Damages resulting from the plagiarism court case
After 20 years, eventually the judge awarded the song to me… and the money that had been taken for My Sweet Lord. So I suddenly end up with He’s So Fine!
Having lost the court case alleging plagiarism, George Harrison was liable for damages. The judge was responsible for deciding the amount; he began by determining the income generated by My Sweet Lord, and how much of that song was derived from He’s So Fine.
Four main sources of revenue were considered: mechanical royalties (the amount paid to a song’s publisher by a record company to release it); performance royalties (revenue derived from broadcasting); sheet music and folio sales; and profits from Apple Records.
Performance royalties and sheet music sales were determined at $359,794 and $67,675 respectively, according to accounting records. The other amounts were harder to ascertain.
Mechanical royalties were established at $260,103, including single and related album sales. However, the judge noted that the song’s popularity would have effectively increased revenue for the other compositions on the All Things Must Pass album, and for the single’s b-side, Isn’t It A Pity.
The court looked closely at the amount of North American radio play that each song on the album had received. Of the 22 songs, only nine had been played, and My Sweet Lord had represented 70% of the album’s total airplay. The judge therefore ruled that 70% of mechanical royalties from the single, and 50% from those for All Things Must Pass, were attributable to My Sweet Lord.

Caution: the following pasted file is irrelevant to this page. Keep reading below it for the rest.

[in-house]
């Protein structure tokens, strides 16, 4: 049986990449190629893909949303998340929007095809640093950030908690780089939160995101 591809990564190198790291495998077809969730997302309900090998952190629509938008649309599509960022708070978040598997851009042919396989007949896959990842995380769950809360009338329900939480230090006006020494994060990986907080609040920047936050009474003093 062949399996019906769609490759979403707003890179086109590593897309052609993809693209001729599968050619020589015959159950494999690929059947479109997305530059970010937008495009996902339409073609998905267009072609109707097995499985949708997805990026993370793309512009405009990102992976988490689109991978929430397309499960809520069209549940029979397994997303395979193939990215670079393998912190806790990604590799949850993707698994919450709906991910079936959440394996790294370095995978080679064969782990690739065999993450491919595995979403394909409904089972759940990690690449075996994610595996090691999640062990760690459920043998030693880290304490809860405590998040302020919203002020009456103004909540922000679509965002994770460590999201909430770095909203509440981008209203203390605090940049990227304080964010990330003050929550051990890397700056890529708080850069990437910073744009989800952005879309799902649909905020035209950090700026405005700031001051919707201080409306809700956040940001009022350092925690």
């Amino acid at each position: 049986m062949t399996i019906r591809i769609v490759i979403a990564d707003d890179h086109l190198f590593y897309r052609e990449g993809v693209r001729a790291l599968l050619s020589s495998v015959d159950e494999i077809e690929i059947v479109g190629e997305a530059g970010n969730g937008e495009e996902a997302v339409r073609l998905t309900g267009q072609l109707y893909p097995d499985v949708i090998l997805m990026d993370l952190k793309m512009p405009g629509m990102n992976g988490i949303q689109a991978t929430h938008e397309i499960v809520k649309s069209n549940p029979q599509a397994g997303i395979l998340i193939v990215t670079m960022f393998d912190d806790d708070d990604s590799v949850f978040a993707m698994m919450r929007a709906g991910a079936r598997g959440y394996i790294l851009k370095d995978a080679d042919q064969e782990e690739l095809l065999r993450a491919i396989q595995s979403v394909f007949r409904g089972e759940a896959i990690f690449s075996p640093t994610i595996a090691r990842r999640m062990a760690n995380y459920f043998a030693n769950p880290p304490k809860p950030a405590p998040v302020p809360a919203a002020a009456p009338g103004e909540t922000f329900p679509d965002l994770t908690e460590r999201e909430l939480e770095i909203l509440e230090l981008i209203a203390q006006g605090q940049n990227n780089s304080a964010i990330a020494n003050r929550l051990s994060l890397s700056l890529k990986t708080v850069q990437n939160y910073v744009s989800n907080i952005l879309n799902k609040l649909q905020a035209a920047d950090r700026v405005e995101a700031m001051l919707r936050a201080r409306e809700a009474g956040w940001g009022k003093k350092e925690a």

The compilation The Best Of George Harrison was also a factor. The judge eventually determined that the gross earnings attributable to My Sweet Lord for the single amounted to $54,526; $588,188 for the album All Things Must Pass; and $6,887 from The Best Of George Harrison. This amounted to a total of $646,601 in the USA and Canada.
A further consideration was profits for Apple generated from My Sweet Lord. Using a similar formula as before for the single and two albums, the judge found the resultant earnings were $130,629 from the single; $925,731 from All Things Must Pass; and $21,598 from The Best Of George Harrison.
The total gross earnings for My Sweet Lord were determined by the court as $2,152,028. This was reduced to $2,133,316 after agent’s fees were considered.
Since the plagiarism had been subconscious (unintentional), and Harrison had added original elements to the song, he was not liable to pay the full amount to Bright Tunes. The judge decreed that 3/4 of the song’s success was due to to the plagiarised elements, with a further quarter due to Harrison’s contributions. A sum of $1,599,987 was settled upon as the amount earned by My Sweet Lord which could be attributed to He’s So Fine.